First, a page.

The Honest Company Sued for Falsely Labeling Baby Formula Organic

A lawsuit against Jessica Alba's company alleges Honest's Premium Infant Formula contains ingredients prohibited by federal law from organics; the brand says the accusations are false.

Jessica Alba at Honest Company Event in 2016 Stefanie Keenan/Getty Images
Uh oh—Jessica Alba's Honest Company is in trouble again for allegedly not being so honest. Last year, the star's Santa Monica-based consumer products firm was accused of using the word "natural" on items that couldn't hold up to that claim; the brand is still fighting class action suits in New York and California. Now, a California lawsuit accuses The Honest Company of falsely labeling its baby formula, according to the Los Angeles Times.

In the suit, the Organic Consumers Association says 11 ingredients in the organic baby formula, including sodium selenite, which the organization says is a known toxin, are actually prohibited by federal law from organics, meaning the labeling on Honest's Premium Infant Formula is false. The self-described "non-profit 501(c)3 public interest organization campaigning for health, justice, and sustainability" wants the company to stop marketing the formula as organic.

But Alba's Honest Company, which manufactures products from diapers, to laundry detergent, to sunscreen, maintains their formula was cleared by the FDA. It said in a statement the product was "also certified USDA Organic by an independent third party, in strict accordance with the National Organic Program." They believe the lawsuit will be dismissed once its claims are proven false.

These suits aren't the only time Honest has had to declare their innocence in the face of potentially damaging allegations. Last month the Wall Street Journal tested Honest's liquid laundry detergent and reported finding the chemical sodium lauryl sulfate, a known skin irritant, which the company promised it would never use. Honest has called out the test results as being wrong, but the paper continues to stand by its story.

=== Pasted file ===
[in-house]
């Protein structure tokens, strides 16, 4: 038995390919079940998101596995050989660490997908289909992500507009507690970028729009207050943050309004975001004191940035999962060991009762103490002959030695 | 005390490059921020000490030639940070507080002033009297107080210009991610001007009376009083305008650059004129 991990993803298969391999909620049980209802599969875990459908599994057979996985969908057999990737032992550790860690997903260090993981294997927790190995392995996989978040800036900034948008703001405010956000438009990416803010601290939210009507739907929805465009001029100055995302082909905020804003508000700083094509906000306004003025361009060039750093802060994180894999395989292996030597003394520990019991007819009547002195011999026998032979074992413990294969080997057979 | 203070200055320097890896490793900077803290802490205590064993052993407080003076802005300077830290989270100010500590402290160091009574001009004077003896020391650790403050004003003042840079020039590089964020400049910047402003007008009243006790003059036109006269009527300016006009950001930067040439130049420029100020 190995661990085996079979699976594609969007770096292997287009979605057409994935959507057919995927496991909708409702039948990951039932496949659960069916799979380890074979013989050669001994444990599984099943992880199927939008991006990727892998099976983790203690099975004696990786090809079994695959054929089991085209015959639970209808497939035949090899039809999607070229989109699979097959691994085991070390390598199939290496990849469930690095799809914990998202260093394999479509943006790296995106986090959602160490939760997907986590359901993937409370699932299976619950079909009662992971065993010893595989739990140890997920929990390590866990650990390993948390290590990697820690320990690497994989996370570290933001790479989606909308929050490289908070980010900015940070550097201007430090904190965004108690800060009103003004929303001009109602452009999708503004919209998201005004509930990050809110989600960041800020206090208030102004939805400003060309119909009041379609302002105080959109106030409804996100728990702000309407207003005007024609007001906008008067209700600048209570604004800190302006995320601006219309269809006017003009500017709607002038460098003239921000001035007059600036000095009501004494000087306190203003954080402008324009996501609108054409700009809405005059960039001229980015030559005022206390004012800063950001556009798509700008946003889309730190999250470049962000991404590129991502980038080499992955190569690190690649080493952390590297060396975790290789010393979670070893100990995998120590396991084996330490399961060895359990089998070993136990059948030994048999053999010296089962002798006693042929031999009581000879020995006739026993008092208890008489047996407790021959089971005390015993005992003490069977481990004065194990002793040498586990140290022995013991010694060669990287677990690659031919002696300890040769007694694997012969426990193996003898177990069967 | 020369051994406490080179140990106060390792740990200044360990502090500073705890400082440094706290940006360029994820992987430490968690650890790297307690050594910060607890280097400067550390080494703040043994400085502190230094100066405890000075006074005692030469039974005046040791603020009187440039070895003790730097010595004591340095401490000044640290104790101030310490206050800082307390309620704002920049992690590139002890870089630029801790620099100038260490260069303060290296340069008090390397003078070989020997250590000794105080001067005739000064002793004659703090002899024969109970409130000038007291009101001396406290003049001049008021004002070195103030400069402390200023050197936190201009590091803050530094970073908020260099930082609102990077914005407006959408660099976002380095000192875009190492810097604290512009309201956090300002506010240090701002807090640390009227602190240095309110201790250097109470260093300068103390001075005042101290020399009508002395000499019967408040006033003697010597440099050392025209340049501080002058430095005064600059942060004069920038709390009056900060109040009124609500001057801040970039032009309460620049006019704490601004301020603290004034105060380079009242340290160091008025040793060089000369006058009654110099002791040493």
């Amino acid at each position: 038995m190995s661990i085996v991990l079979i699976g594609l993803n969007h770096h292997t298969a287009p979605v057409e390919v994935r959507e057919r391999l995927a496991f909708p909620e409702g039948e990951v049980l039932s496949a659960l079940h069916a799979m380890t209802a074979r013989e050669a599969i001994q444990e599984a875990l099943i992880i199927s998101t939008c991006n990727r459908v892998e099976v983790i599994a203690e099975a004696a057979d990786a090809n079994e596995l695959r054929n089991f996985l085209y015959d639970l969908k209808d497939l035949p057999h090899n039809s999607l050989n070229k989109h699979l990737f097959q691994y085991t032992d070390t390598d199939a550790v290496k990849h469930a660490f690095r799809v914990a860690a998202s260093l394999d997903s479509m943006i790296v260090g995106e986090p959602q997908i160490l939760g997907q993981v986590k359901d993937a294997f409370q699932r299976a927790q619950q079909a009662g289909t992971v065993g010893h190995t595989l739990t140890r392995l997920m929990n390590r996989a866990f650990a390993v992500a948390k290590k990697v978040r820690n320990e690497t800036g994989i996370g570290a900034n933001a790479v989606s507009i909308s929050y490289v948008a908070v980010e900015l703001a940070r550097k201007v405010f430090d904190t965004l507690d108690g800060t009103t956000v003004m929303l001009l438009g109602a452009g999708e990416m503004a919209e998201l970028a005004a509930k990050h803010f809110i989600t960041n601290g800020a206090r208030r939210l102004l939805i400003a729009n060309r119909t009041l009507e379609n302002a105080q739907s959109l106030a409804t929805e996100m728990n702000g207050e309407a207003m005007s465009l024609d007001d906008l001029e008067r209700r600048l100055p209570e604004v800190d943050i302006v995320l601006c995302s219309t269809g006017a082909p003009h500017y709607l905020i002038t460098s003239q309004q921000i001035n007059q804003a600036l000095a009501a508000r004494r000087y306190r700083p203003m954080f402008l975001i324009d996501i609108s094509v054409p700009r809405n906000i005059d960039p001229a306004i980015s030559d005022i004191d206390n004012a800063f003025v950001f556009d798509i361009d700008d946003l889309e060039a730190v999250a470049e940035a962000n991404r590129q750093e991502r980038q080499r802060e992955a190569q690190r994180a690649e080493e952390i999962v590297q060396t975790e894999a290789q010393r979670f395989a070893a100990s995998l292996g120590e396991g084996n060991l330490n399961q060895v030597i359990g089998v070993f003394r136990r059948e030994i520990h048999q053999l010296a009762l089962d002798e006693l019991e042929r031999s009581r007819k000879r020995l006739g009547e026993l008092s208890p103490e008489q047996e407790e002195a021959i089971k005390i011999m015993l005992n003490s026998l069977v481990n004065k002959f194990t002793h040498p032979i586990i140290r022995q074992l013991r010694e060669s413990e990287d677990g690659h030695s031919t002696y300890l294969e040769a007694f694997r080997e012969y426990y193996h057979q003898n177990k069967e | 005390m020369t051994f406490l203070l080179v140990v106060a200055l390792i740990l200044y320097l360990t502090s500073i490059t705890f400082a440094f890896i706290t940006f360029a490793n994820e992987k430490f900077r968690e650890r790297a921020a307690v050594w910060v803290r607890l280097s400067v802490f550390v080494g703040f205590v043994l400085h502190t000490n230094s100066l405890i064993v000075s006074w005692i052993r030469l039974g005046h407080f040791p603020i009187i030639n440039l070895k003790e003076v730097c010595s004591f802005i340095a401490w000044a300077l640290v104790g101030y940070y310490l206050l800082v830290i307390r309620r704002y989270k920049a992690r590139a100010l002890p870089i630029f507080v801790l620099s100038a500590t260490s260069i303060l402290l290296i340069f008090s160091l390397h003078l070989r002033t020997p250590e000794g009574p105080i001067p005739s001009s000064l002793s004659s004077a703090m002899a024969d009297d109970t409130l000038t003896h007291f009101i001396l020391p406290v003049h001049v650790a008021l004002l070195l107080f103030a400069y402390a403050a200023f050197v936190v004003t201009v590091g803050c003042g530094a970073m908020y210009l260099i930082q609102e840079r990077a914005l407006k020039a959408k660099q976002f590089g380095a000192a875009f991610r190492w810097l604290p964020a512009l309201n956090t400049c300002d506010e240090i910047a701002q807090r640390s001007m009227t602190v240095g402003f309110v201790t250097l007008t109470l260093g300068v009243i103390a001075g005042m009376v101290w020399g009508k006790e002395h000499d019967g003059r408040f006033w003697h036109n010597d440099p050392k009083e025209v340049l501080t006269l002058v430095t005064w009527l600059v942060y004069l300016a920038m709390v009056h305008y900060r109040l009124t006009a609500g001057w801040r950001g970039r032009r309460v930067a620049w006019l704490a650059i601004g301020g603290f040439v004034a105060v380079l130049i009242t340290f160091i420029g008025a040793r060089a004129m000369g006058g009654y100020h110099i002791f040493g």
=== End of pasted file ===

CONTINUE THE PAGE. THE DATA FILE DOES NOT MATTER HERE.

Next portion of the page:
No matter the outcome of this latest suit, the recent doubts cast upon the company's products are bound to have a lasting impact. In fact, the Times reports the embattled brand may be shopping for a new buyer instead of pursuing an IPO.

The problem is that when you call a brand "The Honest Company," consumers expect 100 percent, well, honesty. And as more and more claims come out that suggest the products aren't what you think they are, it's going to become harder to justify spending the added money to buy Honest products over other brands.

In fact, if you look on the company's website, it is explained why they chose the name "Honest," citing the definition of the word:

  • Free from fraud or deception, truthful – We believe in transparency and that applies to everything—from what we put into our products and how they are made to our internal operations and how we do things.
  • Genuine, real – The Honest Company was started by parents for parents. We are real tangible people, parents that understand what families need and we want to deliver on that—not some big corporation with no social consciousness that only cares about making a profit.
  • Respectable, praiseworthy – We are people with integrity and we intend on not only doing things right, but also going above and beyond to earn your respect and loyalty—making you so delighted you want to shout it from a rooftop (or tweet it from your iPhone).

We like the brand and are all in favor of what they stand for. Here's hoping the company can really live up to their own lofty aspirations.

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